The last year in hip-hop has been a glorious one. Long gone are the lukewarm mid-2000’s, and the spectral stagnation that plagued the industry half a decade ago is nowhere to be seen. More than anything, there has been an unprecedented growth in the genre itself, an expansion that has permeated the mainstream in ways that have astonished those who wouldn’t normally touch the Hot 100 with a ten-foot pole. For the first time in many years, hip-hop is evolving. And we should welcome it.
One of the clearest examples of this progression, however trite, is Kanye West’s abrasive, controversial Yeezus. Kanye comes in full force, spitting “Yeezy season approachin’” over Daft Punk’s violent, acid-drenched buzzsaw instrumental – almost a warning, or perhaps a welcome, for the times to come. The kind of instrumentals introduced to the masses on Yeezus are absolutely nothing like the pink polo-wearing, backpack-donning Kanye of the early 2000’s, and are a long shot from even his last grandiose masterpiece, the ostentatious My Beautiful Dark Twisted Fantasy. The influence from the late LA-based noise-punk-meets-rap trio Death Grips is undeniable – the industrial, animalistic beats and guttural ad-libs clearly pay homage to the aggressive dissonance of Death Grips frontman and vocalist MC Ride, producer Flatlander, and drummer Zach Hill. The difference is, however, Kanye processed these underground, cult sounds into something that the public can consume, without losing the originality of the sub-genre. Somehow, thanks to Kanye, the introduction of elements of dancehall didn’t seem out of place. This aspect of Yeezus is epitomic of recent hip-hop releases: the incorporation of more experimental, adventurous aspects of everything from ambient IDM to neo-jazz into modern rap music.
Mention Mac Miller’s name two years ago, and nearly everyone would probably think of the shaggy-dog, weak-sauce frat rap album Blue Slide Park and bubblegum, house-party singles like “Donald Trump” or even perhaps the dustier suburban anthem “Nikes on My Feet” (it’s so mediocre I don’t even want to link you to it). However, with the release of Watching Movies With the Sound Off, Mac charted new territory for himself and the industry as a whole. After BSP, Mac Miller made some new friends; mainly, producers like the left-field LA-based Flying Lotus and trillwave pioneer Clams Casino, as well the controversial skateboarding California rap and production collective Odd Future. Odd Future’s rappers Earl Sweatshirt (who goes by “randomblackdude” when producing) and Tyler, the Creator have both released incredible albums recently; Doris and Wolf, respectively. Flying Lotus and Odd Future, among others, helped advance Mac’s music far beyond anything he had ever done. His new album incorporated experimental electronic beats, which he produced with others under the moniker “Larry Fisherman”, and lyrical structure and content far more advanced than that of his earlier albums. Despite it being far more alternative than anything Mac Miller had created before, Watching Movies garnered considerable commercial appeal, effectively using Mac Miller’s already popular name to introduce many casual rap fans to Odd Future and other more alternative rappers and producers like the ex-gourmet chef rapper and storyteller Action Bronson, Top Dawg Entertainment stepchildren Schoolboy Q and Ab-Soul, or the enigmatic rap deity Jay Electronica. Miller pulled a bait-and-switch for the ages, and has continued in the same fashion with his incredible new mixtape, Faces.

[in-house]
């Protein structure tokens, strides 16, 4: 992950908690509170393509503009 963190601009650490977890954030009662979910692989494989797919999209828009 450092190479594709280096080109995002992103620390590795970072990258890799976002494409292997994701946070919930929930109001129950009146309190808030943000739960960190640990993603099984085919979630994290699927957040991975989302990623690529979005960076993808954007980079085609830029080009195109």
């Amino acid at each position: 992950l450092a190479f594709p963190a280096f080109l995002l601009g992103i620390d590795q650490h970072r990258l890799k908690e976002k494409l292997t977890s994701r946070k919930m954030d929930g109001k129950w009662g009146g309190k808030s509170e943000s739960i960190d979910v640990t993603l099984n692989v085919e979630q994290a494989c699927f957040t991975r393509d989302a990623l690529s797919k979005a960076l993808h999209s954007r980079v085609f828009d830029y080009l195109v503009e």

Although Mac Miller’s LP catalyzed part of hip-hop’s recent transformation, it would be a crime to downplay other independent works like Chance the Rappers album-like mixtape Acid Rap and its acid-jazz influences, clipping.’s minimalistic, critically-acclaimed CLPPNG, or The Uncluded’s folk-rap LP Hokey Fright. The Uncluded is a collaboration between the incredibly prolific indie rap godfather and wordsmith Aesop Rock and the quirky folk musician Kimya Dawson (who wrote a large part the Juno soundtrack). These unlikely collaborations are cropping up more and more in rap, and they should be – they birth new, progressive sounds that advance the genre as a whole. These new projects create a domino effect, influencing other artists to explore a wider variety of music. Take Childish Gambino’s newest album, Because The Internet, for example. While Gambino’s debut Camp was well orchestrated and heartfelt, BTI made huge strides in rap by incorporating elements of jazz, noise, classical, electronica and trap that have been becoming popular in the industry because of advances made by earlier pioneers. Chance the Rapper was even featured on the heavily syncopated, eclectic “The Worst Guys”, a fan-favorite off of the album.
The artists and albums mentioned are just those breaching the surface of semi-popular hip-hop. There are still those like Hellfyre Club pushing from underneath; pushing the boundaries of sound, and completely obliterating rap’s gold chains, big guns and drugs stereotype. While the Rick Rosses of rap will probably be around for a bit longer, progressive hip-hip is growing at an incredibly fast rate only just evident in the recent years, and it shows no signs of stopping.